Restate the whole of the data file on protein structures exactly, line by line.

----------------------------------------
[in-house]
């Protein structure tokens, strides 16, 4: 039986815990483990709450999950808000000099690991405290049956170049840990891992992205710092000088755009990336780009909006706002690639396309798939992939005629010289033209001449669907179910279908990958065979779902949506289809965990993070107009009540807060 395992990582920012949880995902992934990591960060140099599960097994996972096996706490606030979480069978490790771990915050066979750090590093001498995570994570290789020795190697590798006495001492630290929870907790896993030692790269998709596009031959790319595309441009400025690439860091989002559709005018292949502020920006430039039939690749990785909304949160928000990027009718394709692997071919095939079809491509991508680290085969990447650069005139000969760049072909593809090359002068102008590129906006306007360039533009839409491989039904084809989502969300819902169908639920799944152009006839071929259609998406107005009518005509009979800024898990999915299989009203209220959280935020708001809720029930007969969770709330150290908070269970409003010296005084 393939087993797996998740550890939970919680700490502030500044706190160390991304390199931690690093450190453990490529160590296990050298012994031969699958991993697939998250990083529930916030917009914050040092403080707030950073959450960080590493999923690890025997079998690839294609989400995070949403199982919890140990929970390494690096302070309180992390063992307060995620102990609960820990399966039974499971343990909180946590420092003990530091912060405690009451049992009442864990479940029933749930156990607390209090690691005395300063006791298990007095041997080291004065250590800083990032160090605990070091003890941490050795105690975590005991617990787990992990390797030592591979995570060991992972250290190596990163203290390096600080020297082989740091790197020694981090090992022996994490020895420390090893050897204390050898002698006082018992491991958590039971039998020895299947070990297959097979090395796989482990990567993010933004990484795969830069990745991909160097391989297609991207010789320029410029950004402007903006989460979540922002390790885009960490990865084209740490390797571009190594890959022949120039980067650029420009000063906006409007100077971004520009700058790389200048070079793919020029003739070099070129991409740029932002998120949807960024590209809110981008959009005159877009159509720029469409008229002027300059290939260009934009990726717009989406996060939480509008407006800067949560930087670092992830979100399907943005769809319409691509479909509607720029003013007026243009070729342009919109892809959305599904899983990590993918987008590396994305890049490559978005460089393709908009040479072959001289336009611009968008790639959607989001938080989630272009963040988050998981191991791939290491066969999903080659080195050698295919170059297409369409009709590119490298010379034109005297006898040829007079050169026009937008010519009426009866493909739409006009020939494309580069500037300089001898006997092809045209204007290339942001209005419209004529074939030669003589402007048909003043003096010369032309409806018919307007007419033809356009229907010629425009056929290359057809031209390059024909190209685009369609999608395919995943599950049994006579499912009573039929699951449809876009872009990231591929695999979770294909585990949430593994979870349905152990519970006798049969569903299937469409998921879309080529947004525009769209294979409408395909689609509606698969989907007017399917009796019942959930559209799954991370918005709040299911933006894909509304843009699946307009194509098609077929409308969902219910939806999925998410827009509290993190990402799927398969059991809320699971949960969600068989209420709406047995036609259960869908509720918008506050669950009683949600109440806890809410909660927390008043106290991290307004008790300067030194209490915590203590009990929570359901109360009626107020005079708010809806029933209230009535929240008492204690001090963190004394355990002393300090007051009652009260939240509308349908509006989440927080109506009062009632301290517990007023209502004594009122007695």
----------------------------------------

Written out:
[in-house]
């Protein structure tokens, strides 16, 4: 039986815990483990709450999950808000000099690991405290049956170049840990891992992205710092000088755009990336780009909006706002690639396309798939992939005629010289033209001449669907179910279908990958065979779902949506289809965990993070107009009540807060 395992990582920012949880995902992934990591960060140099599960097994996972096996706490606030979480069978490790771990915050066979750090590093001498995570994570290789020795190697590798006495001492630290929870907790896993030692790269998709596009031959790319595309441009400025690439860091989002559709005018292949502020920006430039039939690749990785909304949160928000990027009718394709692997071919095939079809491509991508680290085969990447650069005139000969760049072909593809090359002068102008590129906006306007360039533009839409491989039904084809989502969300819902169908639920799944152009006839071929259609998406107005009518005509009979800024898990999915299989009203209220959280935020708001809720029930007969969770709330150290908070269970409003010296005084 393939087993797996998740550890939970919680700490502030500044706190160390991304390199931690690093450190453990490529160590296990050298012994031969699958991993697939998250990083529930916030917009914050040092403080707030950073959450960080590493999923690890025997079998690839294609989400995070949403199982919890140990929970390494690096302070309180992390063992307060995620102990609960820990399966039974499971343990909180946590420092003990530091912060405690009451049992009442864990479940029933749930156990607390209090690691005395300063006791298990007095041997080291004065250590800083990032160090605990070091003890941490050795105690975590005991617990787990992990390797030592591979995570060991992972250290190596990163203290390096600080020297082989740091790197020694981090090992022996994490020895420390090893050897204390050898002698006082018992491991958590039971039998020895299947070990297959097979090395796989482990990567993010933004990484795969830069990745991909160097391989297609991207010789320029410029950004402007903006989460979540922002390790885009960490990865084209740490390797571009190594890959022949120039980067650029420009000063906006409007100077971004520009700058790389200048070079793919020029003739070099070129991409740029932002998120949807960024590209809110981008959009005159877009159509720029469409008229002027300059290939260009934009990726717009989406996060939480509008407006800067949560930087670092992830979100399907943005769809319409691509479909509607720029003013007026243009070729342009919109892809959305599904899983990590993918987008590396994305890049490559978005460089393709908009040479072959001289336009611009968008790639959607989001938080989630272009963040988050998981191991791939290491066969999903080659080195050698295919170059297409369409009709590119490298010379034109005297006898040829007079050169026009937008010519009426009866493909739409006009020939494309580069500037300089001898006997092809045209204007290339942001209005419209004529074939030669003589402007048909003043003096010369032309409806018919307007007419033809356009229907010629425009056929290359057809031209390059024909190209685009369609999608395919995943599950049994006579499912009573039929699951449809876009872009990231591929695999979770294909585990949430593994979870349905152990519970006798049969569903299937469409998921879309080529947004525009769209294979409408395909689609509606698969989907007017399917009796019942959930559209799954991370918005709040299911933006894909509304843009699946307009194509098609077929409308969902219910939806999925998410827009509290993190990402799927398969059991809320699971949960969600068989209420709406047995036609259960869908509720918008506050669950009683949600109440806890809410909660927390008043106290991290307004008790300067030194209490915590203590009990929570359901109360009626107020005079708010809806029933209230009535929240008492204690001090963190004394355990002393300090007051009652009260939240509308349908509006989440927080109506009062009632301290517990007023209502004594009122007695």